The buck crossed the trail and began coming towards me along its edge. I was looking for a good shot, but he walked with his nose stuck straight out ahead of him and I wasn’t going to head-shoot him. Finally, he stopped and raised his head. At 11:32 I settled the 308’s crosshairs on his chest and sent a 165-grain Sierra TGK GameChanger through his vitals at a range of 98 yards.
The buck collapsed on the spot and that was the end of it. He’d thrown his head back as he fell, and buried one antler tine deep in the Georgia clay.
A “sticker” point near his right antler base made the buck a 9-point (later scored at 121-6/8), and back at the skinning shack he weighed in at 185 pounds. This made him my heaviest whitetail to date, and I aged him at 6.5 years old.
On two consecutive days, I’d taken two fine whitetails — and the buck’s stinking tarsals showed that even mature bucks were well into the rut, a good 2.5 weeks earlier than what’s typical for these woods. This proved that I’d been utterly and happily wrong when I’d predicted that only young bucks would be following does around.
I was fat & happy, and would be heading home in a couple days. My buddy had been planning to go home early Friday morning, so I didn’t even know whether I would hunt that day, but we decided to hit the stands for a couple hours in the morning just to see what would happen.
What happened was that, less than 30 minutes after daybreak, I spotted a big gray body down the road, where I’d first seen my 9-point. It sure looked bucky… and the scope showed me a mighty tall 8-point rack on the body of a mature whitetail.
He stood there as I marveled. I thought about how I would shoot the hell out of him if I hadn’t just shot that buck yesterday, and I asked myself whether I wanted to end my buck season so soon.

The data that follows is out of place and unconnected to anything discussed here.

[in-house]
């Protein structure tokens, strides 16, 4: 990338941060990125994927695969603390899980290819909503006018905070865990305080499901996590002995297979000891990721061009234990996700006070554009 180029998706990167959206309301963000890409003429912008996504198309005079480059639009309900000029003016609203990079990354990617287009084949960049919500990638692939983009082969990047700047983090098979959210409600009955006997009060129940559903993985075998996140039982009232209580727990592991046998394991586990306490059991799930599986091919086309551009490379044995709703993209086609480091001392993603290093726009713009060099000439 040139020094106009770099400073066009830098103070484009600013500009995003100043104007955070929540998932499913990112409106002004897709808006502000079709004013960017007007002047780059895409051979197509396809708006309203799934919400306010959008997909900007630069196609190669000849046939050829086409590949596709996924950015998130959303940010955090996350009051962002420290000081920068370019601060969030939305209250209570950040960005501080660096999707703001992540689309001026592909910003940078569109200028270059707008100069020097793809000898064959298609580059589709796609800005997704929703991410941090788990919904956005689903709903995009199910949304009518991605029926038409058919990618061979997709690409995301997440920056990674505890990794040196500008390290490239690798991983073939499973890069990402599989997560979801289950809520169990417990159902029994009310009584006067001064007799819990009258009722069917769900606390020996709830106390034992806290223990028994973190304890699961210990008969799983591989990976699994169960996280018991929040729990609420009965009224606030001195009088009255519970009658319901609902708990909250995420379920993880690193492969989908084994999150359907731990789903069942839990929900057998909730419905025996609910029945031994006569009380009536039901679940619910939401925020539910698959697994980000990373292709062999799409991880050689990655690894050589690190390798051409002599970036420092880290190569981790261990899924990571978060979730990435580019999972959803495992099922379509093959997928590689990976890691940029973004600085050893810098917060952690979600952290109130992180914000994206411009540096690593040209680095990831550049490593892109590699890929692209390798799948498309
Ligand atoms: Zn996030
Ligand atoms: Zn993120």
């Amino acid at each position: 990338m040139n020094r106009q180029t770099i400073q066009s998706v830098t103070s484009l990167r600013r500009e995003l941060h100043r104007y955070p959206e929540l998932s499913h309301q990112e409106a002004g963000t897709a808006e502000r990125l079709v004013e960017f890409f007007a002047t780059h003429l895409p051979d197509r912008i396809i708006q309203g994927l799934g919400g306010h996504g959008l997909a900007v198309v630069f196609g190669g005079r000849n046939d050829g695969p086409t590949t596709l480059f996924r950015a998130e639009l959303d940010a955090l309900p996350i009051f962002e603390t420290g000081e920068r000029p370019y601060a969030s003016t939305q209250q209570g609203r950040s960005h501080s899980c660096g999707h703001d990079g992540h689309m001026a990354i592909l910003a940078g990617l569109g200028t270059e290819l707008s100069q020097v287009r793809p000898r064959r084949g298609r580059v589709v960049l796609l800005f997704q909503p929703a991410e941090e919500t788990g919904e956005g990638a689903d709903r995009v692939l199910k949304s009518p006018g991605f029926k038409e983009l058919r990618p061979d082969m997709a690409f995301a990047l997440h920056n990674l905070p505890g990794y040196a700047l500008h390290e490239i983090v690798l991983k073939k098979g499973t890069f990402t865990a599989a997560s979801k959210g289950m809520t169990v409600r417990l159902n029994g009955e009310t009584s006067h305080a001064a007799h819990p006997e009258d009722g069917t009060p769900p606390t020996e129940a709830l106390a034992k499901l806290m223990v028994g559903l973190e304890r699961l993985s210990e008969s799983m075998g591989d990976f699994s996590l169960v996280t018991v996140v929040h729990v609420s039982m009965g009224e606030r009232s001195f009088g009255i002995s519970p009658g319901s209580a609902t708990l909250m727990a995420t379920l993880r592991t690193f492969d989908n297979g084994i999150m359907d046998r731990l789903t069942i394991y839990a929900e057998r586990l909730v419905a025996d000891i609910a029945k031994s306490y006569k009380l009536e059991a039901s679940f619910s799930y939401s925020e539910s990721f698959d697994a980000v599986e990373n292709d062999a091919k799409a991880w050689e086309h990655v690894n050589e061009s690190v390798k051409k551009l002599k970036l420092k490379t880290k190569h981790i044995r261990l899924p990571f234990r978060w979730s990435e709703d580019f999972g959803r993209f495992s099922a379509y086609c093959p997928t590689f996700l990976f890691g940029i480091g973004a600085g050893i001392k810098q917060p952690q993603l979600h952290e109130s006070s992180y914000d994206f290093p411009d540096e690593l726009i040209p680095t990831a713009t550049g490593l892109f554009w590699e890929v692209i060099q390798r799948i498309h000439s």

He took a step or two and stopped perfectly broadside. Man, he was nice.
I fired, and he fell.
After ensuring he wasn’t able to get up and run off, I had to approach him and place a second shot through his vitals, as he’d been paralyzed by the first shot but was not entirely dead.
At 105 yards, he lay 7 yards farther from my stand than the previous morning’s buck. My mind was blown as I tried to comprehend the actual extent of my blessings.
The range had been 105 yards. I loved the buck’s unique rack, which was quite unusual although not the highest-scoring ever (106 2/8), with its forward-swept brow tines and main beams that reached for the sky. A friend would later name him “jackalope,” and although he’d seemed smaller than Thursday’s buck, he tipped the scales at a whopping 200 pounds! As far as I know, it’s the heaviest buck ever taken on this piece of land.
He, too, was well in rut. I’ve estimated his age at 5.5 years.
I dropped the hammer on this buck exactly 38 hours after firing the fatal round at the doe. Three deer in three days is pretty good for any hunter. Three mature deer — and two of them bucks shot 7 yards apart from the same stand — in 38 hours is utterly magnificent. Add to that: 1) Each deer fell on the spot and required no tracking, and 2) Each buck was my heaviest whitetail ever.
And you know what? This is my 38th season hunting whitetail deer. And it might be a stretch as far as the whole “38” thing, but a friend pointed out that I’d taken 385 pounds of buck!
I know there are many hunters in the world who’ve had great hunts, and many of those have outdone mine. But 38 years in, I can truly appreciate the extraordinary circumstances of this hunt.
As I drove away from camp with the most amazing truckload of bucks I’m ever likely to haul, I could only grin and try to wrap my head around it. I will probably never see its like again.
But hey, there’s always a chance!